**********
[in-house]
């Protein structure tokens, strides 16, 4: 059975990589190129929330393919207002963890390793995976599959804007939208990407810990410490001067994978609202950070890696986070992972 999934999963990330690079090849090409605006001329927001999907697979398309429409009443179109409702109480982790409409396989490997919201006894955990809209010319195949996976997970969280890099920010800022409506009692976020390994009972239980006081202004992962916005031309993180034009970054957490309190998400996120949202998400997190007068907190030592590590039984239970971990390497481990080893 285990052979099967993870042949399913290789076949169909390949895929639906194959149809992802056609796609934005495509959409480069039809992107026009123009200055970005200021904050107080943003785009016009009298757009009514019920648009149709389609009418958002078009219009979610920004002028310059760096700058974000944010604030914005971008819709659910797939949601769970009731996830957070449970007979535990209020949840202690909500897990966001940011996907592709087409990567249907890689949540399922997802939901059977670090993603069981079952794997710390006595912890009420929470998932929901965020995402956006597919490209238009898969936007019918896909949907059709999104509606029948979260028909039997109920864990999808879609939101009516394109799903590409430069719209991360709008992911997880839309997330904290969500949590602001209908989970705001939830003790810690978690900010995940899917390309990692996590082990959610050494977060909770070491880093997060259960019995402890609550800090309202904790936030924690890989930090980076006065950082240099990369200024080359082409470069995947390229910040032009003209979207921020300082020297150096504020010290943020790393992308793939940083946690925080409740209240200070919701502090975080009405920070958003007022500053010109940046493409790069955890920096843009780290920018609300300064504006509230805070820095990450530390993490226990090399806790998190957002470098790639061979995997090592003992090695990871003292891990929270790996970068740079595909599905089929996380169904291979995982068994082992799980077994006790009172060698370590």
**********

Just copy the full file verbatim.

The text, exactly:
[in-house]
């Protein structure tokens, strides 16, 4: 059975990589190129929330393919207002963890390793995976599959804007939208990407810990410490001067994978609202950070890696986070992972 999934999963990330690079090849090409605006001329927001999907697979398309429409009443179109409702109480982790409409396989490997919201006894955990809209010319195949996976997970969280890099920010800022409506009692976020390994009972239980006081202004992962916005031309993180034009970054957490309190998400996120949202998400997190007068907190030592590590039984239970971990390497481990080893 285990052979099967993870042949399913290789076949169909390949895929639906194959149809992802056609796609934005495509959409480069039809992107026009123009200055970005200021904050107080943003785009016009009298757009009514019920648009149709389609009418958002078009219009979610920004002028310059760096700058974000944010604030914005971008819709659910797939949601769970009731996830957070449970007979535990209020949840202690909500897990966001940011996907592709087409990567249907890689949540399922997802939901059977670090993603069981079952794997710390006595912890009420929470998932929901965020995402956006597919490209238009898969936007019918896909949907059709999104509606029948979260028909039997109920864990999808879609939101009516394109799903590409430069719209991360709008992911997880839309997330904290969500949590602001209908989970705001939830003790810690978690900010995940899917390309990692996590082990959610050494977060909770070491880093997060259960019995402890609550800090309202904790936030924690890989930090980076006065950082240099990369200024080359082409470069995947390229910040032009003209979207921020300082020297150096504020010290943020790393992308793939940083946690925080409740209240200070919701502090975080009405920070958003007022500053010109940046493409790069955890920096843009780290920018609300300064504006509230805070820095990450530390993490226990090399806790998190957002470098790639061979995997090592003992090695990871003292891990929270790996970068740079595909599905089929996380169904291979995982068994082992799980077994006790009172060698370590």